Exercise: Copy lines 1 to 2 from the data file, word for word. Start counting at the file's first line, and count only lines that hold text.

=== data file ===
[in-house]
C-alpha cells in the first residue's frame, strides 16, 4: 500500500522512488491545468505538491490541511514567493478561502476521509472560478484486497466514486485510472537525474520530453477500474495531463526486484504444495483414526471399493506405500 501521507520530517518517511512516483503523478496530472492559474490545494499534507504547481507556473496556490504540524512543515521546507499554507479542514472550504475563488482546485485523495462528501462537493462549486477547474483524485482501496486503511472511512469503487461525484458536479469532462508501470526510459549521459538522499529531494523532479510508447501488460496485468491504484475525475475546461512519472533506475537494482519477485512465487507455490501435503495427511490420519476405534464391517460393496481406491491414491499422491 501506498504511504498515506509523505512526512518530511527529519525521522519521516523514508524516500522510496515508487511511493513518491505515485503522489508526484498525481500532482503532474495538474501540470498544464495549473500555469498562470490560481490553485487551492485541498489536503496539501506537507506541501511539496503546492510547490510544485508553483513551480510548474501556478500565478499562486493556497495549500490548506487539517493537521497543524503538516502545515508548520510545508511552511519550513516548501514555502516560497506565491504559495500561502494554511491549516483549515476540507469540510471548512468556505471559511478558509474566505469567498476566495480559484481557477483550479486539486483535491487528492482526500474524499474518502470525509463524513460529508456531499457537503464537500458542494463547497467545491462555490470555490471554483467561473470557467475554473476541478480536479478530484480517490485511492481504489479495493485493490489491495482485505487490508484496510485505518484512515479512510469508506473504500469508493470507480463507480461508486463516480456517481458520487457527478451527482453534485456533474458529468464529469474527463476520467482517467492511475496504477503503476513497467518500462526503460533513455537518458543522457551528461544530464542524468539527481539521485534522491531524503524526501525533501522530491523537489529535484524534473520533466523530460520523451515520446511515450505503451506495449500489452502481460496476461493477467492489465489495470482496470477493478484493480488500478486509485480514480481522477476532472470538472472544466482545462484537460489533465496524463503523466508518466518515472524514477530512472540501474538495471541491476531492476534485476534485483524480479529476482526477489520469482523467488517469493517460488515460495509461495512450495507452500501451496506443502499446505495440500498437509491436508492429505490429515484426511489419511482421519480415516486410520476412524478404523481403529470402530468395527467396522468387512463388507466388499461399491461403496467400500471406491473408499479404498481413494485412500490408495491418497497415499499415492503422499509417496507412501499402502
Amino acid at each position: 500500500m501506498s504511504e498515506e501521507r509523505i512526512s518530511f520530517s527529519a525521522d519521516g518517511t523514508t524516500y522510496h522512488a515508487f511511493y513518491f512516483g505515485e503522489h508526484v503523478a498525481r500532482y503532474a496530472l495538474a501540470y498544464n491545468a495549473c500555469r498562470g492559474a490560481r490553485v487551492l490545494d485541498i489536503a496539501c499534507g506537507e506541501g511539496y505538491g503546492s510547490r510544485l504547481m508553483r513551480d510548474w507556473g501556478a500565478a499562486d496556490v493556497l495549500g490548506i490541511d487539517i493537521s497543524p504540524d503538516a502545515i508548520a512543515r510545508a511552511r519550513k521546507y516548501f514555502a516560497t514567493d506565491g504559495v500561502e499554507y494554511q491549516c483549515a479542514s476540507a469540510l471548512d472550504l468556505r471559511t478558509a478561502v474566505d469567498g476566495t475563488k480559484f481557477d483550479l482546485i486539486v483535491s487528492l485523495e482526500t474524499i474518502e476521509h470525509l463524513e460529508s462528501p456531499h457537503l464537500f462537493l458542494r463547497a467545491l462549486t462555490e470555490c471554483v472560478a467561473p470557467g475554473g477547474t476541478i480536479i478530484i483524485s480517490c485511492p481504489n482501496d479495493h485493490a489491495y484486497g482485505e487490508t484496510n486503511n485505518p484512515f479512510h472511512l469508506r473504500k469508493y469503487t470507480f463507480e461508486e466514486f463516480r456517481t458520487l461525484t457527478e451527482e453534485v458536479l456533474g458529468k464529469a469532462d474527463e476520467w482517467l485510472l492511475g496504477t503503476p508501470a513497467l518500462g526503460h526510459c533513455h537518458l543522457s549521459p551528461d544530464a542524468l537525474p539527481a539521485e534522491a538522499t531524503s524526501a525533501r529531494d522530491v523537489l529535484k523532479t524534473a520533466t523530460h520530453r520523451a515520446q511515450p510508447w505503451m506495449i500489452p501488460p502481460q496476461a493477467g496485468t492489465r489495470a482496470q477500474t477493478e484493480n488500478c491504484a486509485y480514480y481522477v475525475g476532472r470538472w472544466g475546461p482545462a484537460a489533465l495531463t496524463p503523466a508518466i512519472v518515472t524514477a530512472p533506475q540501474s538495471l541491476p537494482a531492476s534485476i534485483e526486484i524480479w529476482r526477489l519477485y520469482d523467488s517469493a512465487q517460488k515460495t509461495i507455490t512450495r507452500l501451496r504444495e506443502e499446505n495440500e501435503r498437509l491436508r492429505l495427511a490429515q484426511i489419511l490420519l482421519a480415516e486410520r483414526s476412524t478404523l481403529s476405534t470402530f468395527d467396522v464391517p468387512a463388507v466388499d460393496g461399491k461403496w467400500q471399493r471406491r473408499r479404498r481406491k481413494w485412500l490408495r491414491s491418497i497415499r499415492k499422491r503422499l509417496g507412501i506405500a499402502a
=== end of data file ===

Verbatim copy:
[in-house]
C-alpha cells in the first residue's frame, strides 16, 4: 500500500522512488491545468505538491490541511514567493478561502476521509472560478484486497466514486485510472537525474520530453477500474495531463526486484504444495483414526471399493506405500 501521507520530517518517511512516483503523478496530472492559474490545494499534507504547481507556473496556490504540524512543515521546507499554507479542514472550504475563488482546485485523495462528501462537493462549486477547474483524485482501496486503511472511512469503487461525484458536479469532462508501470526510459549521459538522499529531494523532479510508447501488460496485468491504484475525475475546461512519472533506475537494482519477485512465487507455490501435503495427511490420519476405534464391517460393496481406491491414491499422491 501506498504511504498515506509523505512526512518530511527529519525521522519521516523514508524516500522510496515508487511511493513518491505515485503522489508526484498525481500532482503532474495538474501540470498544464495549473500555469498562470490560481490553485487551492485541498489536503496539501506537507506541501511539496503546492510547490510544485508553483513551480510548474501556478500565478499562486493556497495549500490548506487539517493537521497543524503538516502545515508548520510545508511552511519550513516548501514555502516560497506565491504559495500561502494554511491549516483549515476540507469540510471548512468556505471559511478558509474566505469567498476566495480559484481557477483550479486539486483535491487528492482526500474524499474518502470525509463524513460529508456531499457537503464537500458542494463547497467545491462555490470555490471554483467561473470557467475554473476541478480536479478530484480517490485511492481504489479495493485493490489491495482485505487490508484496510485505518484512515479512510469508506473504500469508493470507480463507480461508486463516480456517481458520487457527478451527482453534485456533474458529468464529469474527463476520467482517467492511475496504477503503476513497467518500462526503460533513455537518458543522457551528461544530464542524468539527481539521485534522491531524503524526501525533501522530491523537489529535484524534473520533466523530460520523451515520446511515450505503451506495449500489452502481460496476461493477467492489465489495470482496470477493478484493480488500478486509485480514480481522477476532472470538472472544466482545462484537460489533465496524463503523466508518466518515472524514477530512472540501474538495471541491476531492476534485476534485483524480479529476482526477489520469482523467488517469493517460488515460495509461495512450495507452500501451496506443502499446505495440500498437509491436508492429505490429515484426511489419511482421519480415516486410520476412524478404523481403529470402530468395527467396522468387512463388507466388499461399491461403496467400500471406491473408499479404498481413494485412500490408495491418497497415499499415492503422499509417496507412501499402502